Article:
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Osprey - Essential Histories 065 - The Anglo-Irish War 1913-1922


90 Essential HistoriesThe Anglo-Irish War opportunity to avert violence. In 1914 Nationalist Ireland answered the call to arms with as much enthusiasm as the Unionists. However, both traditions felt let down in 1918 for very different reasons. In an age of limited communications Republicans ruthlessly exploited British mistakes to win over both Irish and American audiences. Although the executions that followed the Easter Rising were perfectly legal they damaged British standing and created a new crop of martyrs for the cause. In many respects it was this dimension of the conflict that was most significant and ultimately better handled by the rebels. Government atrocities were played up whilst IRA ones were ignored or justified in suitably martial terminology. The truth lies somewhere in the middle ground. The struggle for control of Ireland undermined the rule of law to such an extent that both sides carried out actions that were unworthy, and thus both sides share the blame. In fact, the wounds that were opened up during the Anglo-Irish War are only now beginning to heal. In July 2005, the IRA issued an historic statement declaring that it no longer condoned the use of violence in its efforts to achieve a united Ireland. The process of decommissioning will be a long, complicated and controversial one, but this statement alone marks the end of a war that began over 90 years earlier. Despite ignoring its British past or blaming it for its historic ills, Southern Ireland is beginning to come to terms with its own history. More and more books are being published about the other Irish Divisions, the 10th and 16th, that fought with distinction at Gallipoli and on the Somme. There is even a degree of pride in some circles that the RIC and Dublin Metropolitan Police (DMP) were amongst the first modern police forces in the world, and that their influence can still be seen in both the Garda and the police service of Northern Ireland to this day. The greatest tragedy, and perhaps one most ignored, was that whatever the name given to its phases, whether they be the Anglo-Irish War or the Irish Civil War that followed it, the protagonists on either side were mostly Irish. In the wider scheme of things the fact that the Irish and British are so closely intertwined politically, economically and more importantly by family ties, means that even if it is seen in simplistic 'Irish v. British' terms, the conflict was still a civil war. Arguably many rebels like Pearse, Childers, Connolly and Griffith had as much English, Scots or Welsh blood in their veins as many Unionists had Irish. In essence, the Troubles were an internal conflict between closely related peoples. That is perhaps why, as all civil wars inevitably are, the conflict was so bitter. It is the failure to grasp this fact that perpetuates so many of the misconceptions surrounding the Anglo-Irish War.

Further reading Primary sources Documents Hansard, H. C. Deb. (series 5) vol. 82 PRO, Cabinet Office CAB 23/1/2 Extracts of War Cabinet Meetings PRO Colonial Office, Inspector General and County Inspector's Monthly Confidential Reports, CO 904/102-16 PRO Colonial Office, RIC Weekly Summaries of Actions, CO 904/148-50 PRO Home Office, The 1916 Royal Commission on the Rebellion in Ireland, HO 45/10810/312350 PRO Home Office, 1919-20 Attempted Assassination of the Lord Lieutenant (Lord French), HO 45/10974/484819 PRO Home Office, 1916-18 Civilians Convicted by Field General Courts Martial. Treatment in English Prisons, HO 144/1453/311980 PRO Home Office, 1916-19 Internment of Irish Prisoners in UK, HO 144/1455/313106 PRO Home Office, RIC General Register of Service, HO 184 vols. 31-42, 15/7/1899 - 31/8/1922 PRO Home Office, RIC Officers' Register, HO 184 vols. 47-48, 19/3/1909 - 17/9/1921 PRO Home Office, RIC Auxiliary Division, HO 184 vols. 50-51, 23/7/1920 - 5/12/1921 PRO Parliamentary Papers, 1914, vol. 18 PRO War Office, Registered Files: Ireland, WO 32 PRO War Office, Judge Advocate General's Office: Courts Martial Proceedings. WO 71/344-359 (inclusive) Fields General Courts Martial against Civilians Accused of Armed Rebellion, 1916, WO 71 PRO War Office, Judge Advocate General's Office: Miscellaneous Records. Proclamations and Orders under Martial Law in Ireland 1916, 1917, 1920 and 1921, WO 93/16-29 inclusive WO 93 Publications Coates, T. (2000) (ed.), The Irish Uprising, Papers from the British Parliamentary Archive (London: The Stationery Office) Stephens, J. (1916 repr. 1978, 1992 & 2000), The Insurrection in Dublin, introduction by John A. Murphy (Gerrards Cross: Colin Smythe Ltd) Sturgis, M. (1999), The Last Days of Dublin Castle, ed. Michael Hopkinson and Tim Pat Coogan (Dublin: Irish Academic Press) Secondary sources Articles MacDonald, Z. (2001) 'Revisiting the Dark Figure', British Journal of Criminology, vol. 41 issue 1 Books Abbott, R. (2000), Police Casualties in Ireland 1919-1923 (Dublin: Mercier Press) Adair, J. (1998), Puritans: Religion and Politics in Seventeenth Century England and America (Stroud: Sutton Publishing Ltd) Allen, G. (1999), The Garda Síochána (London: Gill and MacMillan) Babington, A. (1991), Military Intervention in Britain: From the Gordon Riots to the Gibraltar Incident (London & New York: Routledge) Barry, T. (1995), Guerrilla Days in Ireland (New York: Robert Reinhart Publishers) Bartlett, T, and Jeffrey, K. (1996) (eds.), A Military History of Ireland (Cambridge: Cambridge University Press) Bell, P.M.H. (1998), The Origins of the Second World War in Europe, 2nd edn, 3rd imp. (London and New York: Longman)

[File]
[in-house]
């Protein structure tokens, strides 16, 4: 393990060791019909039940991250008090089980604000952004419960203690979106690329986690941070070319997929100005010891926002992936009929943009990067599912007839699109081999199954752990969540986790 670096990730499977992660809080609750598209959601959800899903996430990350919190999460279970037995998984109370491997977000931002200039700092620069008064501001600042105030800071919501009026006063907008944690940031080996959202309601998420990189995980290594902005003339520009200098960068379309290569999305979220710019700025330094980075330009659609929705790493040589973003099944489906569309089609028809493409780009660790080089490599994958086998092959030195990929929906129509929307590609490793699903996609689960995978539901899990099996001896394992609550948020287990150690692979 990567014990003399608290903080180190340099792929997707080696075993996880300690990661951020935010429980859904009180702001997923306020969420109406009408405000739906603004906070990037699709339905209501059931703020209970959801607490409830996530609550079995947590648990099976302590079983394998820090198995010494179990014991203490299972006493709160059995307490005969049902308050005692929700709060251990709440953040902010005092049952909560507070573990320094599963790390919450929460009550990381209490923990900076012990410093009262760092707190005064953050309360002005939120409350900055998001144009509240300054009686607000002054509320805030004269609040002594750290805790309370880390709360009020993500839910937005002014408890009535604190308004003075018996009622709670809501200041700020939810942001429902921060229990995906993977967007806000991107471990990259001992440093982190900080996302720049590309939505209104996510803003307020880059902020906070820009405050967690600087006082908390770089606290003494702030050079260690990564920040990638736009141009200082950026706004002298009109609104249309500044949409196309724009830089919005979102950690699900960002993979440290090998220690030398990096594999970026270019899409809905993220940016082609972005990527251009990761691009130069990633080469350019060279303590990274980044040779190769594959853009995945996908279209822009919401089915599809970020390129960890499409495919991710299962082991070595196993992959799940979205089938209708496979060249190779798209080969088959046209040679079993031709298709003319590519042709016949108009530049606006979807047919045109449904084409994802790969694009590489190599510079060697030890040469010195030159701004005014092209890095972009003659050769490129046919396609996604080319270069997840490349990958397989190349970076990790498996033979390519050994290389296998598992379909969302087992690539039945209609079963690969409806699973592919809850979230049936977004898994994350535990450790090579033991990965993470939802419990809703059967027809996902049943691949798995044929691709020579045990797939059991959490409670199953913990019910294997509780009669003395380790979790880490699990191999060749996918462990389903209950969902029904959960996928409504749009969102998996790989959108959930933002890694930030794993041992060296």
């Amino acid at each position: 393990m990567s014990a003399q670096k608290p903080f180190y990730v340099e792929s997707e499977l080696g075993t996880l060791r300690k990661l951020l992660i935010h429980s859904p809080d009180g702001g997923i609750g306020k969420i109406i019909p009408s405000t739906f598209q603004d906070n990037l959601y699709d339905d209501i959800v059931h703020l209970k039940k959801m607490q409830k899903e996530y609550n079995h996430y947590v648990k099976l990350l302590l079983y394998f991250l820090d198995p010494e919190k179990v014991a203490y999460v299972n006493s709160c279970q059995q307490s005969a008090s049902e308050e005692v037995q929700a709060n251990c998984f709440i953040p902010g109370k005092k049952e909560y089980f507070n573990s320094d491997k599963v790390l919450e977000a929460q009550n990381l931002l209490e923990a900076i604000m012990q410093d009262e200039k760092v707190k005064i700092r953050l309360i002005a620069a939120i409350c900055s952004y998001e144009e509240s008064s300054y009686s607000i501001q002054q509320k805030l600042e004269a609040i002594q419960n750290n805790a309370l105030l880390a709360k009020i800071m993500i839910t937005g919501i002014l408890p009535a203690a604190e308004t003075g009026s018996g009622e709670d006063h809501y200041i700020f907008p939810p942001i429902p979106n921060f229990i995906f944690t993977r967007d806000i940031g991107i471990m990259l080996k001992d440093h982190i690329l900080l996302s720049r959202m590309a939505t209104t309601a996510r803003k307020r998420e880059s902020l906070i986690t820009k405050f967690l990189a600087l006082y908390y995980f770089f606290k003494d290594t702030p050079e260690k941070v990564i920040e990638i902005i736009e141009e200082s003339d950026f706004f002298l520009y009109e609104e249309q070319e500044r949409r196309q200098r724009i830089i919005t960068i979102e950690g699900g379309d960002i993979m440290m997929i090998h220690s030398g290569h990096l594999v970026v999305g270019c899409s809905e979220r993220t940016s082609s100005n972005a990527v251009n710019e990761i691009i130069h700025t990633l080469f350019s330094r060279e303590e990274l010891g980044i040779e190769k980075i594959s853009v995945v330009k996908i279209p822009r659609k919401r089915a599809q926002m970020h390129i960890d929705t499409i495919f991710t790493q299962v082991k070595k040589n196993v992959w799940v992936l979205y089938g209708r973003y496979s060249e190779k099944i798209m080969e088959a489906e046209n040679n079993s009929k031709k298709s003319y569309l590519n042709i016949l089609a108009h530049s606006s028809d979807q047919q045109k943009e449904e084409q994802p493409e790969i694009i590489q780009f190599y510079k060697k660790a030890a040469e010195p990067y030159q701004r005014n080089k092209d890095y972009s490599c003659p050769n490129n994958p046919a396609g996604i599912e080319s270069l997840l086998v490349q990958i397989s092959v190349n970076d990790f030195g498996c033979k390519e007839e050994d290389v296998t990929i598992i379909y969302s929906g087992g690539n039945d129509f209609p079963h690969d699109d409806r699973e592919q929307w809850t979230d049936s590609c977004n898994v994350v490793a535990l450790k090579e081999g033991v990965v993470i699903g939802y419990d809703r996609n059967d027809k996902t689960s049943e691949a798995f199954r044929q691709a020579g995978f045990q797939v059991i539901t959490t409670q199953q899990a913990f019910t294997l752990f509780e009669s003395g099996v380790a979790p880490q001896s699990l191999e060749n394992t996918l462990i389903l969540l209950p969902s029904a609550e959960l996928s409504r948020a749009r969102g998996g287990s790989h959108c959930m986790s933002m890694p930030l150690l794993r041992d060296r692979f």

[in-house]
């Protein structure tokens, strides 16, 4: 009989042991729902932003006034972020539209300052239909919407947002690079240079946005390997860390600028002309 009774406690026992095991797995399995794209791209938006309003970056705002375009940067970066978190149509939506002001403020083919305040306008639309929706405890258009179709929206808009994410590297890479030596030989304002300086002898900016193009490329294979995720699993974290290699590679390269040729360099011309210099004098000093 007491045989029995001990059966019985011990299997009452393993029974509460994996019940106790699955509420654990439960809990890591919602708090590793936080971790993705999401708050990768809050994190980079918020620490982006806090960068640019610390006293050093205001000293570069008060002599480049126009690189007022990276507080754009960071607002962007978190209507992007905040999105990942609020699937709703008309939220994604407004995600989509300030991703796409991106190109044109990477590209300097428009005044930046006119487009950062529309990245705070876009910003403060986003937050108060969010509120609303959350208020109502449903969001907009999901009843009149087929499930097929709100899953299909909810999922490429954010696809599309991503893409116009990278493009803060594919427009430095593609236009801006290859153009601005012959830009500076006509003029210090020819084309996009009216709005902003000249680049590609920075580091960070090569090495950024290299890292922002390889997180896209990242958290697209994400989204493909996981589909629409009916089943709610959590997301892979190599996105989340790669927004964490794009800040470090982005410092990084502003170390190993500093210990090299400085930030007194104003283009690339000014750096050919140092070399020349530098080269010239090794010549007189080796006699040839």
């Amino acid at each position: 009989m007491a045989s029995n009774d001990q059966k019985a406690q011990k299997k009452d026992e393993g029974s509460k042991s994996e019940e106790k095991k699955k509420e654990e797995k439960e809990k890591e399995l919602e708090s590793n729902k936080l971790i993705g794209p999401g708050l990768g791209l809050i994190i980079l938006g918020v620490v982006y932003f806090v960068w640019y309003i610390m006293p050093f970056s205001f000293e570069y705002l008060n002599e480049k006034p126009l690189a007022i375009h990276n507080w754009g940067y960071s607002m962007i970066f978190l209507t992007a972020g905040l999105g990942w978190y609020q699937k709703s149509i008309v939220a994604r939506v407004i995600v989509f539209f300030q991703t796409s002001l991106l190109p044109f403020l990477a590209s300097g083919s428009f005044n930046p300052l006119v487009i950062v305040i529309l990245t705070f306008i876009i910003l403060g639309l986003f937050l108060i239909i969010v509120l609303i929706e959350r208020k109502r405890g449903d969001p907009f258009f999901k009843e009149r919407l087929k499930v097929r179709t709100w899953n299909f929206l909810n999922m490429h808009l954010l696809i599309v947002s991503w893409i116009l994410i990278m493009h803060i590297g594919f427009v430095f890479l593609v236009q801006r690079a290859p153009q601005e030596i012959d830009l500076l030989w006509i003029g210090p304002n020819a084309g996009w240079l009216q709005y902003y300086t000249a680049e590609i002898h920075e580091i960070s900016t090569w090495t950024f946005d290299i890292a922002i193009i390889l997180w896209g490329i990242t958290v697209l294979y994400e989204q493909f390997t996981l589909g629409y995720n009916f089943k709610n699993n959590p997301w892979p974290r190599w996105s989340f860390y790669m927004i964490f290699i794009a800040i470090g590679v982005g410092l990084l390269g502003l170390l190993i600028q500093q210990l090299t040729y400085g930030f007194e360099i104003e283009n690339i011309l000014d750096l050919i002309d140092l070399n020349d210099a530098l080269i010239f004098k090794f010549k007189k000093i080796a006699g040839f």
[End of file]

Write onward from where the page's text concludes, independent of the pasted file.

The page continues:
A history of Protestant Irish speakers
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